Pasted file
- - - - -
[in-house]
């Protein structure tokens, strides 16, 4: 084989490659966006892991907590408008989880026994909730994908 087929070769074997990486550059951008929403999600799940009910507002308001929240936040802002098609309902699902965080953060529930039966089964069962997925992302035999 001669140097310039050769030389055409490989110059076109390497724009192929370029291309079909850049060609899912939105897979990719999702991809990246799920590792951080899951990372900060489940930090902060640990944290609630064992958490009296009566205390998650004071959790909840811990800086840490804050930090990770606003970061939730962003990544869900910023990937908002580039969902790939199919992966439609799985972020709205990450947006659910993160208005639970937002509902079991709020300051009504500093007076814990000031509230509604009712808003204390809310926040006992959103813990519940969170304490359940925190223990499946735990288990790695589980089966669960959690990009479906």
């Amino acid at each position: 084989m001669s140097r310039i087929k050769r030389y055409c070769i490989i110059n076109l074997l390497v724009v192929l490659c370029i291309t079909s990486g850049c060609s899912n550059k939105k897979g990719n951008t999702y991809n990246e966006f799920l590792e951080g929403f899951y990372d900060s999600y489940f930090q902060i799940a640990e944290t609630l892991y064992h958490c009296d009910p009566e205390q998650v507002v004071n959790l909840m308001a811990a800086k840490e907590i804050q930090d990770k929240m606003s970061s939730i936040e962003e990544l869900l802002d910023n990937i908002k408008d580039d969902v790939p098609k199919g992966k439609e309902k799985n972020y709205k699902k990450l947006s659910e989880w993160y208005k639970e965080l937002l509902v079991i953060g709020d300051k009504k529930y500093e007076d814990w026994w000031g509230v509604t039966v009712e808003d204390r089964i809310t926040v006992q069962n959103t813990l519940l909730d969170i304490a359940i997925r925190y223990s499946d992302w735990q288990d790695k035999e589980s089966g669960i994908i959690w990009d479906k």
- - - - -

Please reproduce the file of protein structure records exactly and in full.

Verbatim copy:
[in-house]
């Protein structure tokens, strides 16, 4: 084989490659966006892991907590408008989880026994909730994908 087929070769074997990486550059951008929403999600799940009910507002308001929240936040802002098609309902699902965080953060529930039966089964069962997925992302035999 001669140097310039050769030389055409490989110059076109390497724009192929370029291309079909850049060609899912939105897979990719999702991809990246799920590792951080899951990372900060489940930090902060640990944290609630064992958490009296009566205390998650004071959790909840811990800086840490804050930090990770606003970061939730962003990544869900910023990937908002580039969902790939199919992966439609799985972020709205990450947006659910993160208005639970937002509902079991709020300051009504500093007076814990000031509230509604009712808003204390809310926040006992959103813990519940969170304490359940925190223990499946735990288990790695589980089966669960959690990009479906």
């Amino acid at each position: 084989m001669s140097r310039i087929k050769r030389y055409c070769i490989i110059n076109l074997l390497v724009v192929l490659c370029i291309t079909s990486g850049c060609s899912n550059k939105k897979g990719n951008t999702y991809n990246e966006f799920l590792e951080g929403f899951y990372d900060s999600y489940f930090q902060i799940a640990e944290t609630l892991y064992h958490c009296d009910p009566e205390q998650v507002v004071n959790l909840m308001a811990a800086k840490e907590i804050q930090d990770k929240m606003s970061s939730i936040e962003e990544l869900l802002d910023n990937i908002k408008d580039d969902v790939p098609k199919g992966k439609e309902k799985n972020y709205k699902k990450l947006s659910e989880w993160y208005k639970e965080l937002l509902v079991i953060g709020d300051k009504k529930y500093e007076d814990w026994w000031g509230v509604t039966v009712e808003d204390r089964i809310t926040v006992q069962n959103t813990l519940l909730d969170i304490a359940i997925r925190y223990s499946d992302w735990q288990d790695k035999e589980s089966g669960i994908i959690w990009d479906k």